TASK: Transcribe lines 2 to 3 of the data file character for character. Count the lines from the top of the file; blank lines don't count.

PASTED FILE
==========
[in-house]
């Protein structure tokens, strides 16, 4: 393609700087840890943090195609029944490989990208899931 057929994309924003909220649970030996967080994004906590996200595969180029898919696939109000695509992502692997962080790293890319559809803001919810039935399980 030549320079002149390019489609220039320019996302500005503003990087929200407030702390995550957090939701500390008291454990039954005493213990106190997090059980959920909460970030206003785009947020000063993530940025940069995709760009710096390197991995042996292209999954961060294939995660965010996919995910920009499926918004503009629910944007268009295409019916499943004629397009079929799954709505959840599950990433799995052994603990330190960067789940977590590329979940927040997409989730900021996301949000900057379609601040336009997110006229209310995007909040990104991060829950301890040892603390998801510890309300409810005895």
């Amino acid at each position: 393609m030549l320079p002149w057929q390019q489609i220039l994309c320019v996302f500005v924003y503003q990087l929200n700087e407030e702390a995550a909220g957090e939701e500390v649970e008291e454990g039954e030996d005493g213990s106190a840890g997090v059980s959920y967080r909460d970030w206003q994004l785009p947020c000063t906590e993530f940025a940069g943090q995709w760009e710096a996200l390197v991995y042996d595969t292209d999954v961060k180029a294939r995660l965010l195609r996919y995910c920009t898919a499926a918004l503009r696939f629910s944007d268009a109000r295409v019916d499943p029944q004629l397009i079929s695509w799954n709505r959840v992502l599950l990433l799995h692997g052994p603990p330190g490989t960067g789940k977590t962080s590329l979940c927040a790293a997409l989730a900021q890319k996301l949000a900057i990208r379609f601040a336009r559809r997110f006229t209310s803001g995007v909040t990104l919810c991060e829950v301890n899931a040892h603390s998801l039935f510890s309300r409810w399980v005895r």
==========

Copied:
């Protein structure tokens, strides 16, 4: 393609700087840890943090195609029944490989990208899931 057929994309924003909220649970030996967080994004906590996200595969180029898919696939109000695509992502692997962080790293890319559809803001919810039935399980 030549320079002149390019489609220039320019996302500005503003990087929200407030702390995550957090939701500390008291454990039954005493213990106190997090059980959920909460970030206003785009947020000063993530940025940069995709760009710096390197991995042996292209999954961060294939995660965010996919995910920009499926918004503009629910944007268009295409019916499943004629397009079929799954709505959840599950990433799995052994603990330190960067789940977590590329979940927040997409989730900021996301949000900057379609601040336009997110006229209310995007909040990104991060829950301890040892603390998801510890309300409810005895």
């Amino acid at each position: 393609m030549l320079p002149w057929q390019q489609i220039l994309c320019v996302f500005v924003y503003q990087l929200n700087e407030e702390a995550a909220g957090e939701e500390v649970e008291e454990g039954e030996d005493g213990s106190a840890g997090v059980s959920y967080r909460d970030w206003q994004l785009p947020c000063t906590e993530f940025a940069g943090q995709w760009e710096a996200l390197v991995y042996d595969t292209d999954v961060k180029a294939r995660l965010l195609r996919y995910c920009t898919a499926a918004l503009r696939f629910s944007d268009a109000r295409v019916d499943p029944q004629l397009i079929s695509w799954n709505r959840v992502l599950l990433l799995h692997g052994p603990p330190g490989t960067g789940k977590t962080s590329l979940c927040a790293a997409l989730a900021q890319k996301l949000a900057i990208r379609f601040a336009r559809r997110f006229t209310s803001g995007v909040t990104l919810c991060e829950v301890n899931a040892h603390s998801l039935f510890s309300r409810w399980v005895r």